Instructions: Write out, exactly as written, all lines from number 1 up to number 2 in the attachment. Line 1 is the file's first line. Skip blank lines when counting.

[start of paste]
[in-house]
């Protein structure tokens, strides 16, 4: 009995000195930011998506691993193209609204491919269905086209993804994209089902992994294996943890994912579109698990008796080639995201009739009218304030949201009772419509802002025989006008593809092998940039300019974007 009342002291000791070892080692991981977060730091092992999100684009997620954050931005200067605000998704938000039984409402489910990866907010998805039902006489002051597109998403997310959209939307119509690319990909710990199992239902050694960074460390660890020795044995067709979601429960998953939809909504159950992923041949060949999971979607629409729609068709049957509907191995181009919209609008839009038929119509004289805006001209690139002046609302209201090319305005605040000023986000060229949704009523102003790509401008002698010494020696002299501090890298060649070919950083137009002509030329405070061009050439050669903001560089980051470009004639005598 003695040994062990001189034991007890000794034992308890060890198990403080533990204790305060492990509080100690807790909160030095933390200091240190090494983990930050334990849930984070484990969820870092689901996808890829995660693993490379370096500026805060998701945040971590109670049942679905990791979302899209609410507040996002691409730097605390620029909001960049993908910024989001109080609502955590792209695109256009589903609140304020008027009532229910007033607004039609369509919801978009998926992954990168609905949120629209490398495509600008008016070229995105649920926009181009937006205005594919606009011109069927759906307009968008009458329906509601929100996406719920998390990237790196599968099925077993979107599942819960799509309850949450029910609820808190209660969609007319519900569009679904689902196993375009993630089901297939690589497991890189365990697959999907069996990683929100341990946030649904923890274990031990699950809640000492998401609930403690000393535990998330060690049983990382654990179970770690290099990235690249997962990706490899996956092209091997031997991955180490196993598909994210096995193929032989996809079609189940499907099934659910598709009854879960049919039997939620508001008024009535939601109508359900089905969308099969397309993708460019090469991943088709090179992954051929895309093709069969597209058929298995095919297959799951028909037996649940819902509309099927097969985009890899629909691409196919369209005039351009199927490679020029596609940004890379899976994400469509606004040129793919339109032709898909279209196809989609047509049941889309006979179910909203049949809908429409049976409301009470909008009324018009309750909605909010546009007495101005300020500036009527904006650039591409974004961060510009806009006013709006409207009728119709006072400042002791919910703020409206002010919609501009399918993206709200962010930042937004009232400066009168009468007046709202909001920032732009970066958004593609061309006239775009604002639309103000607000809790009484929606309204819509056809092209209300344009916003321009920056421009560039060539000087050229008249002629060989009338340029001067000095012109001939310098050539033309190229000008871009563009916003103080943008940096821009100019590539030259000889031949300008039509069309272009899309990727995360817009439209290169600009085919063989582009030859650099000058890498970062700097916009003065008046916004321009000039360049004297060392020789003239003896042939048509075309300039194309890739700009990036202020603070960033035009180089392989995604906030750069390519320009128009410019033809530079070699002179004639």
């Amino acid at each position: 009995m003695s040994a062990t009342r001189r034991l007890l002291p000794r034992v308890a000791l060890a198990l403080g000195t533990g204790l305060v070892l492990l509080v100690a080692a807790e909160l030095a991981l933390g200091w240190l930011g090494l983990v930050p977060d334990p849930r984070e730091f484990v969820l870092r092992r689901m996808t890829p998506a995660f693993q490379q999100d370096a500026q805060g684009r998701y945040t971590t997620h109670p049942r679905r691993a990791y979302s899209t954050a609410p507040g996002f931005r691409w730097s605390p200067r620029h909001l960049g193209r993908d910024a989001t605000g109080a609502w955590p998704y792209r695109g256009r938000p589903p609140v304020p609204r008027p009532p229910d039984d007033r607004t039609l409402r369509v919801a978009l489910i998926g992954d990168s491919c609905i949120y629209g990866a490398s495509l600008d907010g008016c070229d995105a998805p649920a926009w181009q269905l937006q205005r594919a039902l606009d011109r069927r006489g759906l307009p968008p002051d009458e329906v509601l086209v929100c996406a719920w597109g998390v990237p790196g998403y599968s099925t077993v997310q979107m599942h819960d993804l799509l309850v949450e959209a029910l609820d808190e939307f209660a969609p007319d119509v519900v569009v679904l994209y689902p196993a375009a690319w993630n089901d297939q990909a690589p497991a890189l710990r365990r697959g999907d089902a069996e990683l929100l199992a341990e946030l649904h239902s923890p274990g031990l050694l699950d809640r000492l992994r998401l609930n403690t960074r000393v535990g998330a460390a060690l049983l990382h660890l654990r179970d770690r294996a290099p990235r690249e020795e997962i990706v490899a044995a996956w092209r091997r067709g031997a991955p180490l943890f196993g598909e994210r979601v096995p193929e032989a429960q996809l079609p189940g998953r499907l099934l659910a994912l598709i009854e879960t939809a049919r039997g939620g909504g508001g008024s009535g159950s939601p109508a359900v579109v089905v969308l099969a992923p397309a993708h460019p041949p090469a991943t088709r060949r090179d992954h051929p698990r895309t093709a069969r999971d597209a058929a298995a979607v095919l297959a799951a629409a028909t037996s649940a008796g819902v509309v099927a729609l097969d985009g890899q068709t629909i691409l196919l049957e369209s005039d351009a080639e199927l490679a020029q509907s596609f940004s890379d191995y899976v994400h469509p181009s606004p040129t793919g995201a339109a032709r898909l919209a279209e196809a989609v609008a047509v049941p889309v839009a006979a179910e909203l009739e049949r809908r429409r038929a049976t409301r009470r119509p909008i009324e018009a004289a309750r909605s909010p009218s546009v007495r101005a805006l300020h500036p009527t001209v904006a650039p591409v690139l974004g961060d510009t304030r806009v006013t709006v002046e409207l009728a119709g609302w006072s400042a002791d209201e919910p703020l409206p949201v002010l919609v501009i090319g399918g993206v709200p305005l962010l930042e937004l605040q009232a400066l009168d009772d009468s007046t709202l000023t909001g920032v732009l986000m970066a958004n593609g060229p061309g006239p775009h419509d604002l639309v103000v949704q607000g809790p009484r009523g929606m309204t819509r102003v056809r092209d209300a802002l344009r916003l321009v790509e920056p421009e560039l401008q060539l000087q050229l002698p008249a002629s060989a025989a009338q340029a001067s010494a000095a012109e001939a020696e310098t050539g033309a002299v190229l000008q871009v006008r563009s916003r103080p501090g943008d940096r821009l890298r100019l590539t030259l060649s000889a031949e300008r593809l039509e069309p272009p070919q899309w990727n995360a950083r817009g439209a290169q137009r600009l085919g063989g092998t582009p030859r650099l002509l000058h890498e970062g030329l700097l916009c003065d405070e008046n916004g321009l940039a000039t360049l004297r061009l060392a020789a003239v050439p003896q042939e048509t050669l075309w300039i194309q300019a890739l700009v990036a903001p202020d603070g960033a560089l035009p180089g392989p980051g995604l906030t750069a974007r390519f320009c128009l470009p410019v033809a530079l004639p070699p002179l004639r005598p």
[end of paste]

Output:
[in-house]
């Protein structure tokens, strides 16, 4: 009995000195930011998506691993193209609204491919269905086209993804994209089902992994294996943890994912579109698990008796080639995201009739009218304030949201009772419509802002025989006008593809092998940039300019974007 009342002291000791070892080692991981977060730091092992999100684009997620954050931005200067605000998704938000039984409402489910990866907010998805039902006489002051597109998403997310959209939307119509690319990909710990199992239902050694960074460390660890020795044995067709979601429960998953939809909504159950992923041949060949999971979607629409729609068709049957509907191995181009919209609008839009038929119509004289805006001209690139002046609302209201090319305005605040000023986000060229949704009523102003790509401008002698010494020696002299501090890298060649070919950083137009002509030329405070061009050439050669903001560089980051470009004639005598 003695040994062990001189034991007890000794034992308890060890198990403080533990204790305060492990509080100690807790909160030095933390200091240190090494983990930050334990849930984070484990969820870092689901996808890829995660693993490379370096500026805060998701945040971590109670049942679905990791979302899209609410507040996002691409730097605390620029909001960049993908910024989001109080609502955590792209695109256009589903609140304020008027009532229910007033607004039609369509919801978009998926992954990168609905949120629209490398495509600008008016070229995105649920926009181009937006205005594919606009011109069927759906307009968008009458329906509601929100996406719920998390990237790196599968099925077993979107599942819960799509309850949450029910609820808190209660969609007319519900569009679904689902196993375009993630089901297939690589497991890189365990697959999907069996990683929100341990946030649904923890274990031990699950809640000492998401609930403690000393535990998330060690049983990382654990179970770690290099990235690249997962990706490899996956092209091997031997991955180490196993598909994210096995193929032989996809079609189940499907099934659910598709009854879960049919039997939620508001008024009535939601109508359900089905969308099969397309993708460019090469991943088709090179992954051929895309093709069969597209058929298995095919297959799951028909037996649940819902509309099927097969985009890899629909691409196919369209005039351009199927490679020029596609940004890379899976994400469509606004040129793919339109032709898909279209196809989609047509049941889309006979179910909203049949809908429409049976409301009470909008009324018009309750909605909010546009007495101005300020500036009527904006650039591409974004961060510009806009006013709006409207009728119709006072400042002791919910703020409206002010919609501009399918993206709200962010930042937004009232400066009168009468007046709202909001920032732009970066958004593609061309006239775009604002639309103000607000809790009484929606309204819509056809092209209300344009916003321009920056421009560039060539000087050229008249002629060989009338340029001067000095012109001939310098050539033309190229000008871009563009916003103080943008940096821009100019590539030259000889031949300008039509069309272009899309990727995360817009439209290169600009085919063989582009030859650099000058890498970062700097916009003065008046916004321009000039360049004297060392020789003239003896042939048509075309300039194309890739700009990036202020603070960033035009180089392989995604906030750069390519320009128009410019033809530079070699002179004639």